The brief moment of tenure in American universities

Befitting the title and the subject of this post, I’ll try to be brief. Stanley Aronowitz, in his 1998 essay on faculty working conditions called “The last good job in America,” tells us the following:

“Organizations such as the American Association of University Professors originally fought for tenure because, contrary to popular, even academic, belief, there was no tradition of academic freedom in the American university until the twentieth century, and then only for the most conventional and apolitical scholars. On the whole, postsecondary administrations were not sympathetic to intellectual, let alone political, dissenters, the Scopeses of the day. Through the 1950s most faculty were hired on year-to-year contracts by presidents and other institutional officers who simply failed to renew the contracts of teachers they found politically, intellectually, or personally objectionable.

For example, until well into the 1960s the number of public Marxists, open gays, blacks, and women with secure mainstream academic jobs could be counted on ten fingers. And contrary to myth it wasn’t all due to McCarthyism, although the handful of Marxists in American academia were drummed out of academia by congressional investigations and administrative inquisitions. The liberal Lionel Trilling was a year-to-year lecturer at Columbia for a decade not only because he had been a radical but because he was Jew. The not-so-hidden secret of English departments in the first half of the twentieth century was their genteel anti-Semitism. For example, Irving Howe didn’t land a college teaching job until the early 1950s, and then it was at Brandeis. Women fared even worse. There’s the notorious case of Margaret Mead, one of America’s outstanding anthropologist and its most distinguished permanent adjunct at Columbia University. Her regular job was at the Museum of Natural History. She was a best-selling author, celebrated in some intellectual circles, but there was no question of a permanent academic appointment. Her colleagues Gene Weltfish and Ruth Benedict, no small figures in anthropology, were accorded similar treatment.”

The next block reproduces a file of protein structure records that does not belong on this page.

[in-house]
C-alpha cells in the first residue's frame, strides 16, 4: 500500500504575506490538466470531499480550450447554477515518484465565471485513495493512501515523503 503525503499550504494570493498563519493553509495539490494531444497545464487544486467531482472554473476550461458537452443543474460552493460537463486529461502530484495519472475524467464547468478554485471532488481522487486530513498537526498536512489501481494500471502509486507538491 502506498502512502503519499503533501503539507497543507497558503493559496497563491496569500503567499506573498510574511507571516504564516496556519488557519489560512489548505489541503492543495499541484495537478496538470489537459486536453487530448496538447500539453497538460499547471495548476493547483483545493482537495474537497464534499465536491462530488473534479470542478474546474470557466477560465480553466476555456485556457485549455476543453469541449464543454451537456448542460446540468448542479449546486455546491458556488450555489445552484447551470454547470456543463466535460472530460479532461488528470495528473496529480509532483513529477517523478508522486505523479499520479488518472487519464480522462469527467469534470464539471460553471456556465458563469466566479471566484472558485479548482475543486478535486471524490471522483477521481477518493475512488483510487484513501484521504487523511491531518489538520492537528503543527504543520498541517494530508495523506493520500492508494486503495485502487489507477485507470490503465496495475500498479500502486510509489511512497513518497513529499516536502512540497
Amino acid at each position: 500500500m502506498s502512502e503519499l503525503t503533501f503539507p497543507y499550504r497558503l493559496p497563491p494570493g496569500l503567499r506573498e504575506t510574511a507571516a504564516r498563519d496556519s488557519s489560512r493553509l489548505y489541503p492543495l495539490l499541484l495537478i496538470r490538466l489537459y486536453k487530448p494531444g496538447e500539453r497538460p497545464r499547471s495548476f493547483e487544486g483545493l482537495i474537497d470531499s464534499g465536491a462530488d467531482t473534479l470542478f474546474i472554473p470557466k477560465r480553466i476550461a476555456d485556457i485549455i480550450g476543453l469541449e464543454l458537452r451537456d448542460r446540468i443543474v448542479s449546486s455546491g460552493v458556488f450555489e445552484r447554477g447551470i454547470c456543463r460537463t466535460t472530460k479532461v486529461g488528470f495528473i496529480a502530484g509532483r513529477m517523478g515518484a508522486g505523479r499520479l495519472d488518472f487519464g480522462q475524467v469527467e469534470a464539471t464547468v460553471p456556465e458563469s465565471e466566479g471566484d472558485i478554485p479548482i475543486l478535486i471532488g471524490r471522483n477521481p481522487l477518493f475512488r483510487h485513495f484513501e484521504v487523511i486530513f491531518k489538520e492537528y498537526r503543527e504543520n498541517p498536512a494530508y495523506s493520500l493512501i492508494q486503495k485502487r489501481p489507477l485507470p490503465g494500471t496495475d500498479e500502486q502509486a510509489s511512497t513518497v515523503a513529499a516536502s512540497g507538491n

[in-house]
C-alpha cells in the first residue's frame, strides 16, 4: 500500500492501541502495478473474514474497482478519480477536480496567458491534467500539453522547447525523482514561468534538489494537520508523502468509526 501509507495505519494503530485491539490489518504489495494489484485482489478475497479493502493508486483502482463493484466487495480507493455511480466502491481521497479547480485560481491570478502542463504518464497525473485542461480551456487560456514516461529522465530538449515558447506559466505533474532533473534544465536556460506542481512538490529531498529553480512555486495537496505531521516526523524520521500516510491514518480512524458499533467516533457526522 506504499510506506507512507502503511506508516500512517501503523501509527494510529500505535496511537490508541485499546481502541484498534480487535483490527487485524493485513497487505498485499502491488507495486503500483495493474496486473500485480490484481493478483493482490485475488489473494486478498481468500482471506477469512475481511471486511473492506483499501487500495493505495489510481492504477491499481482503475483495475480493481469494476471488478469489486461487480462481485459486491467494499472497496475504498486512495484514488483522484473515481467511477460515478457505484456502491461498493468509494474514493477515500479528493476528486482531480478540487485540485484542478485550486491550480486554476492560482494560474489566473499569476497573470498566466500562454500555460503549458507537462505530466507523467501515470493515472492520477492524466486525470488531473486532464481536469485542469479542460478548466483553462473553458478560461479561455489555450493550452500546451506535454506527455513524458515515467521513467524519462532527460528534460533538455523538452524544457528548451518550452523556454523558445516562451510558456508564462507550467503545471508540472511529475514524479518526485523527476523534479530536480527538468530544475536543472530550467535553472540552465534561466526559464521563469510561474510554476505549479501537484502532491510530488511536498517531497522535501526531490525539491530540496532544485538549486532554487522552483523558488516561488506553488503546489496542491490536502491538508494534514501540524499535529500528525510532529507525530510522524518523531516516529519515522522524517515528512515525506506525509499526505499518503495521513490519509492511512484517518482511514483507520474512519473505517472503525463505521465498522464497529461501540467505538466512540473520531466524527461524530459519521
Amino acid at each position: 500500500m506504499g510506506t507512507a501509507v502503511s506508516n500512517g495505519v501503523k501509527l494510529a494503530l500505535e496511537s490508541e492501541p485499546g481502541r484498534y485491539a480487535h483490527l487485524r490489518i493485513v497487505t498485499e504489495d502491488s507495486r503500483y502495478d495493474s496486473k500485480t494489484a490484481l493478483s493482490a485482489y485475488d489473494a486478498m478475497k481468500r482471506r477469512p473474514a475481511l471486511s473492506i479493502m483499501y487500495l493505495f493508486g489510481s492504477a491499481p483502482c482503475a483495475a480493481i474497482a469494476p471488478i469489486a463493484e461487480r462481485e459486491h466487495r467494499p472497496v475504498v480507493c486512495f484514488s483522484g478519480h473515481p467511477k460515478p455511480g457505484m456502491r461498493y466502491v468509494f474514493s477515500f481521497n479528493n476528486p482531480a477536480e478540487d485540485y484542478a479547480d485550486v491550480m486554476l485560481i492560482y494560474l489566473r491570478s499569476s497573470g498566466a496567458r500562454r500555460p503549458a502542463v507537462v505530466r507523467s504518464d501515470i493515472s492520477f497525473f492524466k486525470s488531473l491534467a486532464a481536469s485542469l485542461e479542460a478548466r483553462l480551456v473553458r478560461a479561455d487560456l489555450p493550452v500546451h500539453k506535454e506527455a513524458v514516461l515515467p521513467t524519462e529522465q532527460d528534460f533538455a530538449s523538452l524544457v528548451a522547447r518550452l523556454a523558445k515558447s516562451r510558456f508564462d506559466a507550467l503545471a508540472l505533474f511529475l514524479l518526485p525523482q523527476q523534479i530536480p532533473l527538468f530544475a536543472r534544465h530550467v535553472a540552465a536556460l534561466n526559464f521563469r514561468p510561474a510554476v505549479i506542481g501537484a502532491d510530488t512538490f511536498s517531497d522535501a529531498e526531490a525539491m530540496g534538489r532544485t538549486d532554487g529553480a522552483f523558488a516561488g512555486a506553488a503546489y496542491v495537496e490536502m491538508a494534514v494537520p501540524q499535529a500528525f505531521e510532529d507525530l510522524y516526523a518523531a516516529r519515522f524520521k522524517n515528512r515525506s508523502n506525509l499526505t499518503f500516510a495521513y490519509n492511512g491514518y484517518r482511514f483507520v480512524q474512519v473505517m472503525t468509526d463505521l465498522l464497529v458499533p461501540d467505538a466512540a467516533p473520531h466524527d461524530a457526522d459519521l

(pp. 207-208)

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Testimonials of precarity in American academia